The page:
Those suffering from some anxiety disorders such as panic attack often chronically over-breathe or hyperventilate, and more so during an attack. A proper breathing technique for anxiety and panic attacks is often one of the most effective means of controlling anxiety and restoring a sense of calm.
Hyperventilation may in part be caused by some level of anxiety, but it also feeds and heightens anxiety. Hyperventilation apparently heightens anxiety in two ways: (1) by decreasing the oxygen/carbon dioxide exchange efficiency, thus raising carbon dioxide levels in the brain, and (2) by contracting blood vessels and hence blood flow to and from the brain.
Typical symptoms of hyperventilation include dizziness, a sense of unreality, numbness in extremities, sometimes nausea, and of course feeling faint. One can see how such symptoms of hyperventilation can cause greater anxiety feelings.
Slower breathing seems counter-intuitive. The panic attack sufferer feels as if s/he needs more air, not less. Thus the panic sufferer must do two things. One, try out slower breathing to see that it works to reduce panic and anxiety. Two, one must practice breathing techniques between attacks.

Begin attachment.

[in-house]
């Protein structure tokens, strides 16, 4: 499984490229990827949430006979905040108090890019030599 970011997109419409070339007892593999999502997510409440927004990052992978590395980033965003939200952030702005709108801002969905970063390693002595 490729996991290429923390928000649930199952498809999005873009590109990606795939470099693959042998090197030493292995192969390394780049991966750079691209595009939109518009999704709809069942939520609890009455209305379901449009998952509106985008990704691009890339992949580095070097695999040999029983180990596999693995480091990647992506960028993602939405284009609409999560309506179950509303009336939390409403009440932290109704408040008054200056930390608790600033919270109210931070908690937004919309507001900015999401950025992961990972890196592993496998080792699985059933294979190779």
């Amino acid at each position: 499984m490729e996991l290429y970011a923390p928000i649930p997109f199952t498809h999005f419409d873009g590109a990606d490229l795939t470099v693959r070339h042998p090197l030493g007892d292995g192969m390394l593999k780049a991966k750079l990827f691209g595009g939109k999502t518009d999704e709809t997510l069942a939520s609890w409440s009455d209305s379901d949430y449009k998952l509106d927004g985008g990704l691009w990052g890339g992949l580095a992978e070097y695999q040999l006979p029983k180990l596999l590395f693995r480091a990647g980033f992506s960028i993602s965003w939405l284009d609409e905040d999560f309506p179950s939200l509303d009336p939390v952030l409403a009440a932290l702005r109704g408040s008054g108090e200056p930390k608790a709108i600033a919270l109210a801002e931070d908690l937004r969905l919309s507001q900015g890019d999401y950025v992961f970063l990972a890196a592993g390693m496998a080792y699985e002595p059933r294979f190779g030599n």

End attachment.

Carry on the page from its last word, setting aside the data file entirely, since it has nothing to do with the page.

Certainly when at rest and calm, breathing should be slow, comfortable and effortless (barring lung problems, sickness or air pollution). Elevated breathing rates are normal under physical exercise, but not when at rest. Lung efficiency varies with age, environment, special uses (like regular singing or flute playing), and physical condition. Poor breathing habits can be developed not only from anxiety, but poor posture sitting in front of a computer or stress from smoking, asthma and allergens or learned behavior, and so on.
Getting out of a bad habit and into a good replacement takes time, discipline, and regular exercise. Panic attack and anxiety disorder sufferers should have sufficient motivation to work at slower breathing, but be aware that failure in this area may emotionally reinforce negative thinking and anxiety. Set reasonable breathing goals for yourself that you will keep and that will reinforce your feeling of progress and hope.
Some variations in technique may be effective, but here is one basic pattern.
I. Timed breathing
On average, people breath at about 12 breaths per minute. Half of that would be nearer to optimal for most.